A Course in Operator Theory
About this Title
John B. Conway, University of Tennessee, Knoxville, TN
Publication: Graduate Studies in Mathematics
Publication Year 2000: Volume 21
ISBNs: 978-0-8218-2065-0 (print); 978-1-4704-2076-5 (online)
MathSciNet review: MR1721402
MSC: Primary 47-01; Secondary 46-01
Operator theory is a significant part of many important areas of modern mathematics: functional analysis, differential equations, index theory, representation theory, mathematical physics, and more. This text covers the central themes of operator theory, presented with the excellent clarity and style that readers have come to associate with Conway's writing.
Early chapters introduce and review material on $C^*$-algebras, normal operators, compact operators, and non-normal operators. Some of the major topics covered are the spectral theorem, the functional calculus, and the Fredholm index. In addition, some deep connections between operator theory and analytic functions are presented.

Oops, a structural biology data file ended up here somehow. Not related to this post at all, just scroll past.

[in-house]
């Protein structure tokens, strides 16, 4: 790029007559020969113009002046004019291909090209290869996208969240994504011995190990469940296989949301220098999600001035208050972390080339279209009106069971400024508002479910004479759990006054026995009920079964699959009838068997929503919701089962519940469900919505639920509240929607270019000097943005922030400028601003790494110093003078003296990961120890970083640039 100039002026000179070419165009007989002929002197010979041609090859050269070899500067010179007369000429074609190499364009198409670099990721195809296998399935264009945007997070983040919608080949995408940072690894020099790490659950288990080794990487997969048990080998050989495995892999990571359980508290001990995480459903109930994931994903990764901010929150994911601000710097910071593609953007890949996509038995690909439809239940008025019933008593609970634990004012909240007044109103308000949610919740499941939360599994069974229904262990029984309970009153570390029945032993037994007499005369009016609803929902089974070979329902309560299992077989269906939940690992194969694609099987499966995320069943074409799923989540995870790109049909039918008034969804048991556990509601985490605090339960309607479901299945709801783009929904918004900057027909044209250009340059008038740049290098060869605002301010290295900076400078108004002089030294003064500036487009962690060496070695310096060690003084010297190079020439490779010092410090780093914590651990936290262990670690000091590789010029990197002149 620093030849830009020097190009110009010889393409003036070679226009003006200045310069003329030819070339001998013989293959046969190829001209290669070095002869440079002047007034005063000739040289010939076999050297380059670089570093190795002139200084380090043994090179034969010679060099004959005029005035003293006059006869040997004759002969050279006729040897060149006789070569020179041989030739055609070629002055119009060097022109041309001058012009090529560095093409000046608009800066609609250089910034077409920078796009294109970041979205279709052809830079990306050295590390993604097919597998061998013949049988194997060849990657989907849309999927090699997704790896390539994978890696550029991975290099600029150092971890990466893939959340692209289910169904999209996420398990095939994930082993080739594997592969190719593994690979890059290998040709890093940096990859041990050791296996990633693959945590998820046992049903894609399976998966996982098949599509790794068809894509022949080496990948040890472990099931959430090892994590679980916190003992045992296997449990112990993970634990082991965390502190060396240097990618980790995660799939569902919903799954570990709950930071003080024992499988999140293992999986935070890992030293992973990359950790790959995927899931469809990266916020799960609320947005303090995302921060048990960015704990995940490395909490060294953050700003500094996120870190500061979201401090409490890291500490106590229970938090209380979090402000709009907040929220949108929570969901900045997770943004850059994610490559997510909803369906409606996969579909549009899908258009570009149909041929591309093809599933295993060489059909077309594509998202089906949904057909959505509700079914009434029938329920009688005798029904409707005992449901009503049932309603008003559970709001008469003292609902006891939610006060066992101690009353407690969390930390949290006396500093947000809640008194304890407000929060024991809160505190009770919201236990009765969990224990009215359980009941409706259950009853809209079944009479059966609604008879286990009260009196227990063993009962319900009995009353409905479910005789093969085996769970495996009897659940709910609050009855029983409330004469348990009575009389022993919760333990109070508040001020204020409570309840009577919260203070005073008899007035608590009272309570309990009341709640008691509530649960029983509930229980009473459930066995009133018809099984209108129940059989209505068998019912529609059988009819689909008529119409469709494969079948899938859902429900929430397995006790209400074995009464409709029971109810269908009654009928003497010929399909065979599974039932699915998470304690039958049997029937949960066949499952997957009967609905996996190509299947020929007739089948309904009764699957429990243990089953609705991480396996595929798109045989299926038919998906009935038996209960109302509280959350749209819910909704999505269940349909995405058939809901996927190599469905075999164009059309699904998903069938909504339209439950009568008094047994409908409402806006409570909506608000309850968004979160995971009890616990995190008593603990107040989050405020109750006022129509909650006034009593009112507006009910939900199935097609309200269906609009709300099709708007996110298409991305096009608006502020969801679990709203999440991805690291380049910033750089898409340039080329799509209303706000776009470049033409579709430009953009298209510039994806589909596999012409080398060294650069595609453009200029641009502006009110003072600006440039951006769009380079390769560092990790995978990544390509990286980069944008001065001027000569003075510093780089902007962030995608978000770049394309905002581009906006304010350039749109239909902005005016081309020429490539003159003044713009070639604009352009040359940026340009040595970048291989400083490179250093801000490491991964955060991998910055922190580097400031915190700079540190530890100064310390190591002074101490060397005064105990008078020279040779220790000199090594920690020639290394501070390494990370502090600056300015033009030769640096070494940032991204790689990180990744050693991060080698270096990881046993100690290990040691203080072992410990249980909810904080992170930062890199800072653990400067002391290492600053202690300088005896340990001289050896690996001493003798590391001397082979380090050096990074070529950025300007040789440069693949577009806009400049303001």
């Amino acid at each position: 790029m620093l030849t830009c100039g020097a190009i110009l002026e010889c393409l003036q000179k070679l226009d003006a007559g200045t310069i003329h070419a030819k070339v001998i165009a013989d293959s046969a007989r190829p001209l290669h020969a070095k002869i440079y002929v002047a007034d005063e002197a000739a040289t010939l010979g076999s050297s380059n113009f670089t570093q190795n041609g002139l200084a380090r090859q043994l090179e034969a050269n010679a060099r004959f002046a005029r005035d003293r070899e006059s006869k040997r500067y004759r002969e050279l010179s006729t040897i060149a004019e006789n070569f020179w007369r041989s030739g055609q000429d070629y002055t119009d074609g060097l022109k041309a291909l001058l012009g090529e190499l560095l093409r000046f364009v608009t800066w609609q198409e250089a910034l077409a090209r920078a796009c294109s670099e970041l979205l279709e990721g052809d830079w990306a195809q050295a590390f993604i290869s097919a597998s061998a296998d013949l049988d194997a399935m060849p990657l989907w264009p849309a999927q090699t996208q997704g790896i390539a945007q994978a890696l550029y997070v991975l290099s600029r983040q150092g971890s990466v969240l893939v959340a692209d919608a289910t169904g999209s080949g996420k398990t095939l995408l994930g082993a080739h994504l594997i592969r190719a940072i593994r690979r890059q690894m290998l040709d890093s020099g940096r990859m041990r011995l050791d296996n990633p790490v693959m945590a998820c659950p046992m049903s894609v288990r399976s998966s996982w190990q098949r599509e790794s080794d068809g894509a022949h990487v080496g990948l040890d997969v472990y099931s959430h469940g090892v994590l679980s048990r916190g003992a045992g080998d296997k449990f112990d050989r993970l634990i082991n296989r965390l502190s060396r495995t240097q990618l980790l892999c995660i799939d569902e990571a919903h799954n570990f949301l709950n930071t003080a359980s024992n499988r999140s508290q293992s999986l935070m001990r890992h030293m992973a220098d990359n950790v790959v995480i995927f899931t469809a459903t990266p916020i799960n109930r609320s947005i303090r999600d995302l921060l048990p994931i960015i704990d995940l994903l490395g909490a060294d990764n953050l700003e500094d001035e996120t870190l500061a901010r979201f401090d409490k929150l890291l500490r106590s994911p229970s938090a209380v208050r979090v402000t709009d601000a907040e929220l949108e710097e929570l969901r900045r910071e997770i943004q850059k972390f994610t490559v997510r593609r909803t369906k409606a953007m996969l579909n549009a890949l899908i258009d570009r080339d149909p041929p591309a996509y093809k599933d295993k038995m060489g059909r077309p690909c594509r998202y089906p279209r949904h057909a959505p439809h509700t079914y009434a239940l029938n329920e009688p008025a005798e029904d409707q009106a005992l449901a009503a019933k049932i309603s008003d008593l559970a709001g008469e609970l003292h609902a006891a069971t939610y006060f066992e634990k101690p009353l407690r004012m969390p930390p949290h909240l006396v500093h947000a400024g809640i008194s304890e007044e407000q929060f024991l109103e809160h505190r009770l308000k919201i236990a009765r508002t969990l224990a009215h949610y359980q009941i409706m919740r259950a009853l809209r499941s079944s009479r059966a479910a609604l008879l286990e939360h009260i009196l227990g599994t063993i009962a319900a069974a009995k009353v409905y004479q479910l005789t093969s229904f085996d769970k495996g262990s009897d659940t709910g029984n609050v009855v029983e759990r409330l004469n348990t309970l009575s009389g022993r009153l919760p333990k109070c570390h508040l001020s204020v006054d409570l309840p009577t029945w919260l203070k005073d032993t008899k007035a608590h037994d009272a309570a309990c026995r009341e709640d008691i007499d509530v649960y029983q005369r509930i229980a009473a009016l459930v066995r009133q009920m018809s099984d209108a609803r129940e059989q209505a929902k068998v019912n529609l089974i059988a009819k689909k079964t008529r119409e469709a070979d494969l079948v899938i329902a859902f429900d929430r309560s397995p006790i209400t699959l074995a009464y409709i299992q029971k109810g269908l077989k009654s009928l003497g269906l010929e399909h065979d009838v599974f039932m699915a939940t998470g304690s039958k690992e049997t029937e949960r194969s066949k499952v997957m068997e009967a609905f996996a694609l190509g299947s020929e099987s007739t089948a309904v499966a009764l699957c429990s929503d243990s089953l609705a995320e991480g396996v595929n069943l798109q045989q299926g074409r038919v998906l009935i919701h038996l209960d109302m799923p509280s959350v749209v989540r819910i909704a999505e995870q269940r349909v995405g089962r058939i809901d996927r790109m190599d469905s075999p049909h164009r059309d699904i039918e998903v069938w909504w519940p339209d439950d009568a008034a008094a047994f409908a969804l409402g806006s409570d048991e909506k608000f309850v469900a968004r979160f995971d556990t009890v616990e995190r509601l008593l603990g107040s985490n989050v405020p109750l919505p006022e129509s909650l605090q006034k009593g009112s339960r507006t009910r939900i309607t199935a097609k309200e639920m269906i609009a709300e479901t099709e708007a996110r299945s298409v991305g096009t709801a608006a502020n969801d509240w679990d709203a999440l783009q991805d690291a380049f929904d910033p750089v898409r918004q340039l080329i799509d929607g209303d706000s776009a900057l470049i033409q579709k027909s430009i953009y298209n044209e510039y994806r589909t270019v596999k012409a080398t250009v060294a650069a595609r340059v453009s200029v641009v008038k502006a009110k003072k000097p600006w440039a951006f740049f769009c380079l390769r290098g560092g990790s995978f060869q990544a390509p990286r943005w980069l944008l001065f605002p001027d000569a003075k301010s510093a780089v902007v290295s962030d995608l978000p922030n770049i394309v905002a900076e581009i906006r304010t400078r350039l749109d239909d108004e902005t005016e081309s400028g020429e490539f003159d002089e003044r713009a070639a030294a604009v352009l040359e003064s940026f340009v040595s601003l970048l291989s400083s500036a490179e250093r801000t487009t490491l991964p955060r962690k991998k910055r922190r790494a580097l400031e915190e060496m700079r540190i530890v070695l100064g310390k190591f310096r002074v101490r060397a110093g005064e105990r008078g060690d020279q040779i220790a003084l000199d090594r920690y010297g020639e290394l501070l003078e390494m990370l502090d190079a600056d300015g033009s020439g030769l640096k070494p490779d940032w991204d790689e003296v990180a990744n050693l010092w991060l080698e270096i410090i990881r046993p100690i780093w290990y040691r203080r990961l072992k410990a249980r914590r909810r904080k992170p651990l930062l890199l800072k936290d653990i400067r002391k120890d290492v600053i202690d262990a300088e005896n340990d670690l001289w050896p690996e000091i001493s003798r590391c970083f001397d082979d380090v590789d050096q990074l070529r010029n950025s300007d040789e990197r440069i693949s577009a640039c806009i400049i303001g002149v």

Later chapters cover more advanced topics, such as representations of $C^*$-algebras, compact perturbations, and von Neumann algebras. Major results, such as the Sz.–Nagy Dilation Theorem, the Weyl–von Neumann–Berg Theorem, and the classification of von Neumann algebras, are covered, as is a treatment of Fredholm theory. The last chapter gives an introduction to reflexive subspaces, which along with hyperreflexive spaces, are one of the more successful episodes in the modern study of asymmetric algebras.
Professor Conway's authoritative treatment makes this a compelling and rigorous course text, suitable for graduate students who have had a standard course in functional analysis.
Graduate students and research mathematicians interested in operator theory.
Table of Contents
- Chapter 1. Introduction to C*-algebras
- Chapter 2. Normal operators
- Chapter 3. Compact operators
- Chapter 4. Some non-normal operators
- Chapter 5. More on C*-algebras
- Chapter 6. Compact perturbations
- Chapter 7. Introduction to von Neumann algebras
- Chapter 8. Reflexivity